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Ian Murphy

OpenGL New to OpenGL, some issues

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I am new to OpenGL (and graphics programming in general).


I am working through Daniel Schuller's 'C# Game Programming for Serious Game Creation'.


Some of the examples in the book are not behaving the way the book indicates.  I want to figure out if I am doing something wrong or the book is.


I have a simple rotating triangle method:


            float width=0.5;

            Gl.glClearColor(0.0f, 0.0f, 0.0f, 1.0f);
            Gl.glRotated(_currentRotation, 0, 1, 0);
                Gl.glColor4d(1.0, 0.0, 0.0, 0.5);
                Gl.glVertex3d(-width, 0, 0);
                Gl.glColor3d(0.0, 1.0, 0.0);
                Gl.glVertex3d(width, 0, 0);
                Gl.glColor3d(0.0, 0.0, 1.0);
                Gl.glVertex3d(0, width, 0);
I also have a Setup2DGraphics function that gets called on startup and everytime the host form changes size:
        private void Setup2DGraphics(double width, double height)
            Gl.glViewport(0, 0, (int)width, (int)height);
            double halfWidth = width / 2;
            double halfHeight = height / 2;
            Gl.glOrtho(-halfWidth, halfWidth, -halfHeight, halfHeight, -100, 100);
The problem I am having is that no matter what size I change the form to, it seems like the Triangle is being drawn to an openGL space that is -1,1,-1,1.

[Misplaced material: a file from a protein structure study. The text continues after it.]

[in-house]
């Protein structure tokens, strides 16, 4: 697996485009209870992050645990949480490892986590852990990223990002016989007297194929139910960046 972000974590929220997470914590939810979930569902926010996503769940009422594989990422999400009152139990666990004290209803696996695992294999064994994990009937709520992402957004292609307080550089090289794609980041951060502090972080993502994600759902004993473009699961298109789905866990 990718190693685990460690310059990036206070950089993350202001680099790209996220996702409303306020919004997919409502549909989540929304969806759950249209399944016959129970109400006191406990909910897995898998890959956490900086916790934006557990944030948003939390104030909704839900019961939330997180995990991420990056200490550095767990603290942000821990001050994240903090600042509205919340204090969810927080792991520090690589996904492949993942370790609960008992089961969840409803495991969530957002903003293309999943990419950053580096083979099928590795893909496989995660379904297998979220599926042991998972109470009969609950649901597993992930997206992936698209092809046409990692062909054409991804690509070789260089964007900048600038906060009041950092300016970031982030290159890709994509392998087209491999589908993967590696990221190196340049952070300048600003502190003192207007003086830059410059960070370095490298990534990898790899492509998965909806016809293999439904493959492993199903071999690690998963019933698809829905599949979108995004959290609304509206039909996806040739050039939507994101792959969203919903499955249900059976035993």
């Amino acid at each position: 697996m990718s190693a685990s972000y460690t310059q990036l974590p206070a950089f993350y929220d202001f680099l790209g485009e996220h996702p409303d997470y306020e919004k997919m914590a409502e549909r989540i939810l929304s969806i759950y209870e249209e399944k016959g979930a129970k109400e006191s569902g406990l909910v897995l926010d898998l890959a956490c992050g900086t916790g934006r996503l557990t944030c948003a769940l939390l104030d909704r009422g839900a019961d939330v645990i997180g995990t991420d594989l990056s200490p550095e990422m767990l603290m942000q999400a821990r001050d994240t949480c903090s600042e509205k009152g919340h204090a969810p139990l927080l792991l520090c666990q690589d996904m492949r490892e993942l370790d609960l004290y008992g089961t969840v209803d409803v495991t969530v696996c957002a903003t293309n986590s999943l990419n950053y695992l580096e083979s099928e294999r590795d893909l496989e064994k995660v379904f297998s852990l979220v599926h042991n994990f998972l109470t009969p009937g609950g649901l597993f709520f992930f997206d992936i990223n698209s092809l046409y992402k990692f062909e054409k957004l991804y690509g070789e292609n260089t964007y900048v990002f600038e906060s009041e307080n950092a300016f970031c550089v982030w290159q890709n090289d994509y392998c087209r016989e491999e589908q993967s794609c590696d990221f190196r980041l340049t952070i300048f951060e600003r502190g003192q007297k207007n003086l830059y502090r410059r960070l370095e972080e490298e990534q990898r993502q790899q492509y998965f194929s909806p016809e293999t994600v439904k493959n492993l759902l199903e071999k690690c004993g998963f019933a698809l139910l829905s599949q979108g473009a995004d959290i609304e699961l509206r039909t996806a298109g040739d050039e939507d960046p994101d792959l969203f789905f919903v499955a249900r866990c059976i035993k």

That is, if I set width on the triangle to 0.5, then I get a triangle that stretches up, left and right half the viewport size.
My understanding (and the way the book presents it) is that if I'm passing in the height and width of the form to Setup2DGraphics function, (using ClientSize.Height and ClientSize.Width properties), that glOrtho will essentially make a 1:1 mapping between the viewport and my form.  But that is not happening.  No matter the size of the form, the triangle scales to the window size even as the width stays constant at 0.5.  If I make width, say, 50, then it stretches vastly off the viewport.
So what am I missing/doing wrong here?
Thanks in advance!

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The obvious cause of the described effect is that the projection matrix isn't set. Common reasons are because the setup function isn't called, it is called before the window and the rendering context is created, or because the projection matrix is reset at some later point.

Edited by Brother Bob

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The obvious cause of the described effect is that the projection matrix isn't set. Common reasons are because the setup function isn't called, it is called before the window and the rendering context is created, or because the projection matrix is reset at some later point.

I think you are right.  I've done some experimenting and it seems that is what is happening.  I'll figure out why.



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